Philippine Airlines is under pressure once again from animal rights and environmental advocacy groups after a "suspected illegal" shipment of shark fins was discovered in Hong Kong. A campaign has been launched asking Philippine Airlines to commit to end the trade of shark fins. Last year, Philippine Airlines agreed to end the transport of live animals for cruel research and experimentation after an extensive international campaign was mounted led by the People for the Ethical Treatment of Animals.
|Image Source: South China Morning Post|
According to the World Wildlife Fund of Hong Kong, overall imports of shark fins to the city fell by thirty-five percent last year compared to 2012.The reduction in deliveries is a result of increasing pressure from environmental groups and the Hong Kong government's efforts to crack down on corruption and extravagance.
Nearly 100 individuals and advocacy groups have put their support behind an open letter submitted to PAL executives asking them to halt the trade immediately. In the letter, it was stated that Philippine Airlines "directly contradicts" its commitment to sustainable development by permitting the carriage of shark fins and related products on flights bound for Hong Kong.
The letter was triggered after US-based FinsAttached and Hong Kong-based WildLifeRisk, discovered what they believed to be an illegal shipment of shark fins sent from Dubai via Philippine Airlines. Both advocacy groups asked Philippine Airlines in their open letter to help cut the supply chain.
"Simply put, the tons of shark fins transported as cargo into Hong Kong on Philippine Airlines flights are directly leading to the endangerment of shark species and the marine environment in Asia and beyond," advocates wrote in the letter. "We need the airline's help in cutting the supply chain of shark fins to Hong Kong." The letter demanded that Philippine Airlines set an "aggressive timetable" to stop carrying shark fins and to post a pledge on its website.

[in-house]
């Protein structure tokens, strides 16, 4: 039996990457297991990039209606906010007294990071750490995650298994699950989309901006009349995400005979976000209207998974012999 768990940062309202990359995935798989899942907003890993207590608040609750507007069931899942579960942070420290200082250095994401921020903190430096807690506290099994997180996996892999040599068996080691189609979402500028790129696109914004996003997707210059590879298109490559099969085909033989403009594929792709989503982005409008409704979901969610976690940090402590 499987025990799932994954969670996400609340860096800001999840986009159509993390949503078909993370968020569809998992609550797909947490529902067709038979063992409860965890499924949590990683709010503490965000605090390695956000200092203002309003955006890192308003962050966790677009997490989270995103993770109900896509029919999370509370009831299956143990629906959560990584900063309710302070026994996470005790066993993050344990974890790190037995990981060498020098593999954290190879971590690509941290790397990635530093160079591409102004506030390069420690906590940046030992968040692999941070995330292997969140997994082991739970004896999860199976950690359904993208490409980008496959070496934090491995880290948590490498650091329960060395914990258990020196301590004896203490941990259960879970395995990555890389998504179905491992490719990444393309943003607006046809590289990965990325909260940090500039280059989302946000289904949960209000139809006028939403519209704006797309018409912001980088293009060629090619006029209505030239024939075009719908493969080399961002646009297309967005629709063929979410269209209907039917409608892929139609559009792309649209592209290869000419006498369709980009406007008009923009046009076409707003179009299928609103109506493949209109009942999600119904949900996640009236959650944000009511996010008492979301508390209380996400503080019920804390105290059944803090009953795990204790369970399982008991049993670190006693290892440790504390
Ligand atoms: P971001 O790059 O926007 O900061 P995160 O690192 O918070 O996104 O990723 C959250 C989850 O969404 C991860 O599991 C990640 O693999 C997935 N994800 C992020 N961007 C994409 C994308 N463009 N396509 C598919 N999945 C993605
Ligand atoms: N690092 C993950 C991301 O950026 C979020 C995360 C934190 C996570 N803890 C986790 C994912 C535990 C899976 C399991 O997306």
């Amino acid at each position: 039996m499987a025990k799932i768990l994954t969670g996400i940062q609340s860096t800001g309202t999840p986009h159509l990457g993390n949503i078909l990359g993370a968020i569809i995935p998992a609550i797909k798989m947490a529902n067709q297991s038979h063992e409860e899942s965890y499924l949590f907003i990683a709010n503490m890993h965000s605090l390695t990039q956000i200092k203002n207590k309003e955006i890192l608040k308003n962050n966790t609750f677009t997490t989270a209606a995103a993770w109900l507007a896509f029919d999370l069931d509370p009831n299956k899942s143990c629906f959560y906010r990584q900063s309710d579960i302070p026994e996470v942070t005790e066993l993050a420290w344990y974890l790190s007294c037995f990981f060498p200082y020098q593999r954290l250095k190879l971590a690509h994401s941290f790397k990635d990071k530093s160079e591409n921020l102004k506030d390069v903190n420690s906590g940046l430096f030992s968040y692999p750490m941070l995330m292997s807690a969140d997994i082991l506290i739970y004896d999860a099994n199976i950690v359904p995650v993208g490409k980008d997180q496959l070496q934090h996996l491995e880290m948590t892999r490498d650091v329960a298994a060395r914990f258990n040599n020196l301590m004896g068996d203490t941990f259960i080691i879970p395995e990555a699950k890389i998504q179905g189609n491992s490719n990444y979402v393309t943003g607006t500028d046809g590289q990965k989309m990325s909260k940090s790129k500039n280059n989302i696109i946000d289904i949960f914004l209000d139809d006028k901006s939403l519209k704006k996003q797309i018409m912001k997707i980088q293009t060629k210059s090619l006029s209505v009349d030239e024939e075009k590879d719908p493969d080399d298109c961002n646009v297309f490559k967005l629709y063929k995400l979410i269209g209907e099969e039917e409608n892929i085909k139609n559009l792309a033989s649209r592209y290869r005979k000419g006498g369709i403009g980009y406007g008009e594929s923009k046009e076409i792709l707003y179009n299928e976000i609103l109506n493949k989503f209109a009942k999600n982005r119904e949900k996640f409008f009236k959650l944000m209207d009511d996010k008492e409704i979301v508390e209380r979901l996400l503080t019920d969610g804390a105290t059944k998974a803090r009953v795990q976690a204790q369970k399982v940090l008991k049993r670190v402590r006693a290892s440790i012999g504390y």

The 136 bags discovered in Hong Kong contained an estimated 6.5 tons of shark fins bound for dried seafood trader, Global Marine in Sheung Wan. However, the company insisted that the shipment was legal. "We have documents like import or export permits," a spokesman said. "There is nothing illegal and we have nothing to hide."
However, representatives of WildlifeRisk countered that there was "a low chance" that the shipment was legal, citing that Dubai was merely used as a trans-shipment centre for fins that were harvested in Africa where enforcement of fishing regulations is ineffective.
Several foreign carriers have supported advocacy efforts by stopping shipments that pertain to controversial issues. However, Philippine Airlines is once again one of the last carriers to join the effort. Last June, Dubai-based Emirates stopped all shipments of shark fins on its Hong Kong bound flights. Advocacy groups believe that Philippine Airlines is holding out for financial reasons suggesting that since the airline flies several migrant workers to Dubai, the aircraft often fly back empty.
At least five major international carriers have already banned shark fin cargo from its flights including Cathay Pacific, Asiana, Qantas, Air New Zealand, and Korean Air, while Fiji-based Air Pacific only permits fins from verified and sustainable sources.
Meanwhile, Greenpeace activists in the Philippines are furious over the news, citing a breach of trust after they met with PAL executives last year. It is believed that Global Marine in Hong Kong has received regular shipments of two to three tons each from Dubai that were flown by Philippine Airlines. Global Marine acts as a wholesaler for the shark fins.
Philippine Airlines has yet to release a statement or comment on the matter.